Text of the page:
Ethereal tincture
Tincture Tinc"ture, n. [L. tinctura a dyeing, from tingere, tinctum, to tinge, dye: cf. OE. tainture, teinture, F. teinture, L. tinctura. See {Tinge}.] 1. A tinge or shade of color; a tint; as, a tincture of red. [1913 Webster]

2. (Her.) One of the metals, colors, or furs used in armory. [1913 Webster]

Note: There are two metals: gold, called or, and represented in engraving by a white surface covered with small dots; and silver, called argent, and represented by a plain white surface. The colors and their representations are as follows: red, called gules, or a shading of vertical lines; blue, called azure, or horizontal lines; black, called sable, or horizontal and vertical lines crossing; green, called vert, or diagonal lines from dexter chief corner; purple, called purpure, or diagonal lines from sinister chief corner. The furs are ermine, ermines, erminois, pean, vair, counter vair, potent, and counter potent. See Illustration in Appendix. [1913 Webster]

3. The finer and more volatile parts of a substance, separated by a solvent; an extract of a part of the substance of a body communicated to the solvent. [1913 Webster]

4. (Med.) A solution (commonly colored) of medicinal substance in alcohol, usually more or less diluted; spirit containing medicinal substances in solution. [1913 Webster]

Note: According to the United States Pharmacop[oe]ia, the term tincture (also called alcoholic tincture, and spirituous tincture) is reserved for the alcoholic solutions of nonvolatile substances, alcoholic solutions of volatile substances being called spirits. [1913 Webster]

{Ethereal tincture}, a solution of medicinal substance in ether. [1913 Webster]

5. A slight taste superadded to any substance; as, a tincture of orange peel. [1913 Webster]

6. A slight quality added to anything; a tinge; as, a tincture of French manners. [1913 Webster]

All manners take a tincture from our own. --Pope. [1913 Webster]

Every man had a slight tincture of soldiership, and scarcely any man more than a slight tincture. --Macaulay. [1913 Webster]


The Collaborative International Dictionary of English. 2000.

Look at other dictionaries:

  • ethereal tincture — noun : a tincture prepared by using a menstruum composed of one volume of ether and two volumes of alcohol …   Useful english dictionary

  • Tincture — Tinc ture, n. [L. tinctura a dyeing, from tingere, tinctum, to tinge, dye: cf. OE. tainture, teinture, F. teinture, L. tinctura. See {Tinge}.] 1. A tinge or shade of color; a tint; as, a tincture of red. [1913 Webster] 2. (Her.) One of the metals …   The Collaborative International Dictionary of English

  • tincture — An alcoholic or hydroalcoholic solution prepared from vegetable materials or from chemical substances; most tinctures are prepared by percolation or by maceration. The proportions of drug represented in the different tinctures are not uniform,… …   Medical dictionary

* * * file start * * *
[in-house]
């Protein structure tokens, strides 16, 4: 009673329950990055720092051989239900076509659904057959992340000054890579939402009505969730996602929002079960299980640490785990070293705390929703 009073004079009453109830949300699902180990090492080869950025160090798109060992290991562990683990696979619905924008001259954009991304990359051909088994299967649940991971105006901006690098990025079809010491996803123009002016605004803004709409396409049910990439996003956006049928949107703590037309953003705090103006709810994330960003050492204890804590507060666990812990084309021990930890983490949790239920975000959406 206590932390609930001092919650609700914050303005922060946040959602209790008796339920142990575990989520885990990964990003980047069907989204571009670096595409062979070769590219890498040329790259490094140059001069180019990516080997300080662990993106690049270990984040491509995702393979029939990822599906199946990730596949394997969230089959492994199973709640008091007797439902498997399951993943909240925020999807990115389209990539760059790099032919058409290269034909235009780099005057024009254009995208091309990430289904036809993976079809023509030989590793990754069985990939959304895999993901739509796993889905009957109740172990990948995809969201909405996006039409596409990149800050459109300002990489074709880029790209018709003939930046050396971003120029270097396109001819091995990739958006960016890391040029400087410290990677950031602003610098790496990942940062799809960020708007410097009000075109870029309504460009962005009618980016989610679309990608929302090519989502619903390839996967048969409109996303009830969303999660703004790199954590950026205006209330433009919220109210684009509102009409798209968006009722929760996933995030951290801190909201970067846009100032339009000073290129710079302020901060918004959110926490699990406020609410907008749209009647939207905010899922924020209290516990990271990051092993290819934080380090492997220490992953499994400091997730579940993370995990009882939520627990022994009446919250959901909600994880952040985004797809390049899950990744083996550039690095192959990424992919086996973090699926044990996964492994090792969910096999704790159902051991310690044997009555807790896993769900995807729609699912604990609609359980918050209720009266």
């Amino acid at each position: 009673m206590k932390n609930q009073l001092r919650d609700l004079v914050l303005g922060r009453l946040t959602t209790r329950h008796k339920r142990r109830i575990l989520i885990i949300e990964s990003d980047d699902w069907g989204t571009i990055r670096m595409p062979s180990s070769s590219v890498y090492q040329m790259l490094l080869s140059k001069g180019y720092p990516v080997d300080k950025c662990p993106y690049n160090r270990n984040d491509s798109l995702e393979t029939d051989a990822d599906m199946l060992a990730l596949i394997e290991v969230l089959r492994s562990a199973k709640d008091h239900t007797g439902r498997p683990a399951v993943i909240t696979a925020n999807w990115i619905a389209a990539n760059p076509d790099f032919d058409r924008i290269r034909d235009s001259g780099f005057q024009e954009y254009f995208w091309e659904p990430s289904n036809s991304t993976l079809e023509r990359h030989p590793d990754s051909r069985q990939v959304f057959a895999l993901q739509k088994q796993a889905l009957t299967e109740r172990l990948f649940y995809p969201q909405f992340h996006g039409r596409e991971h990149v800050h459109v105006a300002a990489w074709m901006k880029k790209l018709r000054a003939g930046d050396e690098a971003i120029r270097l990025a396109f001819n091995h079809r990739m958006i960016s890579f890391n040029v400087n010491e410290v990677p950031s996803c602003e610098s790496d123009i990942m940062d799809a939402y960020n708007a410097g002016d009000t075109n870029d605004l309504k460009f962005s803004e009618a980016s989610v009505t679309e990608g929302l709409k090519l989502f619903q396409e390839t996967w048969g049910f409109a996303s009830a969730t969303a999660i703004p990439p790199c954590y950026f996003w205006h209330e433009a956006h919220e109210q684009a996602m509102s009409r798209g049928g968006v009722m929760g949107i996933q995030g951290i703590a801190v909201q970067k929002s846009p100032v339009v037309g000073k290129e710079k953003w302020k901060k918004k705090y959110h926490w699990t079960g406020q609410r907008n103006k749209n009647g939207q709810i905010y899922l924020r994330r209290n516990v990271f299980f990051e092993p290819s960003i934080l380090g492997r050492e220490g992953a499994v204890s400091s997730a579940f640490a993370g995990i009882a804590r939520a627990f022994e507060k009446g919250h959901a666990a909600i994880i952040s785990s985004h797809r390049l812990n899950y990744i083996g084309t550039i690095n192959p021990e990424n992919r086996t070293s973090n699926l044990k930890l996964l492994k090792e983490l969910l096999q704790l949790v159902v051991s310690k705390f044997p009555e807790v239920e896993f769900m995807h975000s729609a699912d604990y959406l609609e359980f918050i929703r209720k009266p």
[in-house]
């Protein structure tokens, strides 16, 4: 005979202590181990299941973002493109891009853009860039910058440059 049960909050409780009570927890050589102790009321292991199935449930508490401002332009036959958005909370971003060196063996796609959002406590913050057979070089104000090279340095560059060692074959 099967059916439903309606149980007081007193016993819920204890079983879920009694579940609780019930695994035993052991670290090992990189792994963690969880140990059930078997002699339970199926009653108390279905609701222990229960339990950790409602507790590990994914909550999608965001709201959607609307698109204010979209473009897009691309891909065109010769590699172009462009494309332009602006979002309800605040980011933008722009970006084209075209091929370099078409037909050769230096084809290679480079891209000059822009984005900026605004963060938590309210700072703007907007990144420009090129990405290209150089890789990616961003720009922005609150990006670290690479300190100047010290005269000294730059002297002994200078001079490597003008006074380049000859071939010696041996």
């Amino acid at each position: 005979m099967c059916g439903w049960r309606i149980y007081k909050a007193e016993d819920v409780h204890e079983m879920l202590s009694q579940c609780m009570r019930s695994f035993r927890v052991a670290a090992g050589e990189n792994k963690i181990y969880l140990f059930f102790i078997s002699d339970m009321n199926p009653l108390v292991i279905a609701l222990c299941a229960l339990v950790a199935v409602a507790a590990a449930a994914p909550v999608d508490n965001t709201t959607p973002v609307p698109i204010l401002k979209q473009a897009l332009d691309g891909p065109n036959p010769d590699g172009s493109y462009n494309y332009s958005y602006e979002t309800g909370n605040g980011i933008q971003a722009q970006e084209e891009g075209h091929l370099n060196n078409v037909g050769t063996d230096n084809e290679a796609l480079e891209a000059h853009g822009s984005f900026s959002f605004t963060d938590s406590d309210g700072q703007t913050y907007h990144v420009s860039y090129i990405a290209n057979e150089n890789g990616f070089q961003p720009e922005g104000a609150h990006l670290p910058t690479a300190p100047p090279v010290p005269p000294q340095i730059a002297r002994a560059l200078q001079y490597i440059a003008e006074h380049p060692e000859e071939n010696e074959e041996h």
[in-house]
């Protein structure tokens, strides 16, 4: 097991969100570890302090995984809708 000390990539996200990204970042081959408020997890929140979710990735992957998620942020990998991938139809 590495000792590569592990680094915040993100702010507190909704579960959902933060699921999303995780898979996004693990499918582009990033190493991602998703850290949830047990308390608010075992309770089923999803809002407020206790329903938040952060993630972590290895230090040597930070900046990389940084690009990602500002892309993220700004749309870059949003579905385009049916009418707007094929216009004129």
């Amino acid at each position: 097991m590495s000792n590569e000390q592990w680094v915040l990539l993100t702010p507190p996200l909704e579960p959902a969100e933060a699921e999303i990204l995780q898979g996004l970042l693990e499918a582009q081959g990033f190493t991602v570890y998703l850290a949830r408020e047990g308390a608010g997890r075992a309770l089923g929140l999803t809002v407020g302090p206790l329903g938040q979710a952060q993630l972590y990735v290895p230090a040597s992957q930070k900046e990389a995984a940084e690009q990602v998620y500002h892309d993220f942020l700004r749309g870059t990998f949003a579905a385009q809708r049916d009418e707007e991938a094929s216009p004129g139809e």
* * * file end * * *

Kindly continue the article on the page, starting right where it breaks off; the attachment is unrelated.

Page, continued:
• Animal spirits — Spirit Spir it, n. [OF. espirit, esperit, F. esprit, L. spiritus, from spirare to breathe, to blow. Cf. {Conspire}, {Expire}, {Esprit}, {Sprite}.] 1. Air set in motion by breathing; breath; hence, sometimes, life itself. [Obs.] All of spirit… …   The Collaborative International Dictionary of English

  • Ardent spirits — Spirit Spir it, n. [OF. espirit, esperit, F. esprit, L. spiritus, from spirare to breathe, to blow. Cf. {Conspire}, {Expire}, {Esprit}, {Sprite}.] 1. Air set in motion by breathing; breath; hence, sometimes, life itself. [Obs.] All of spirit… …   The Collaborative International Dictionary of English

  • Astral spirits — Spirit Spir it, n. [OF. espirit, esperit, F. esprit, L. spiritus, from spirare to breathe, to blow. Cf. {Conspire}, {Expire}, {Esprit}, {Sprite}.] 1. Air set in motion by breathing; breath; hence, sometimes, life itself. [Obs.] All of spirit… …   The Collaborative International Dictionary of English

  • Familiar spirits — Spirit Spir it, n. [OF. espirit, esperit, F. esprit, L. spiritus, from spirare to breathe, to blow. Cf. {Conspire}, {Expire}, {Esprit}, {Sprite}.] 1. Air set in motion by breathing; breath; hence, sometimes, life itself. [Obs.] All of spirit… …   The Collaborative International Dictionary of English

  • Holy Spirit — Spirit Spir it, n. [OF. espirit, esperit, F. esprit, L. spiritus, from spirare to breathe, to blow. Cf. {Conspire}, {Expire}, {Esprit}, {Sprite}.] 1. Air set in motion by breathing; breath; hence, sometimes, life itself. [Obs.] All of spirit… …   The Collaborative International Dictionary of English

  • nervous fluid — Spirit Spir it, n. [OF. espirit, esperit, F. esprit, L. spiritus, from spirare to breathe, to blow. Cf. {Conspire}, {Expire}, {Esprit}, {Sprite}.] 1. Air set in motion by breathing; breath; hence, sometimes, life itself. [Obs.] All of spirit… …   The Collaborative International Dictionary of English

  • nervous principle — Spirit Spir it, n. [OF. espirit, esperit, F. esprit, L. spiritus, from spirare to breathe, to blow. Cf. {Conspire}, {Expire}, {Esprit}, {Sprite}.] 1. Air set in motion by breathing; breath; hence, sometimes, life itself. [Obs.] All of spirit… …   The Collaborative International Dictionary of English

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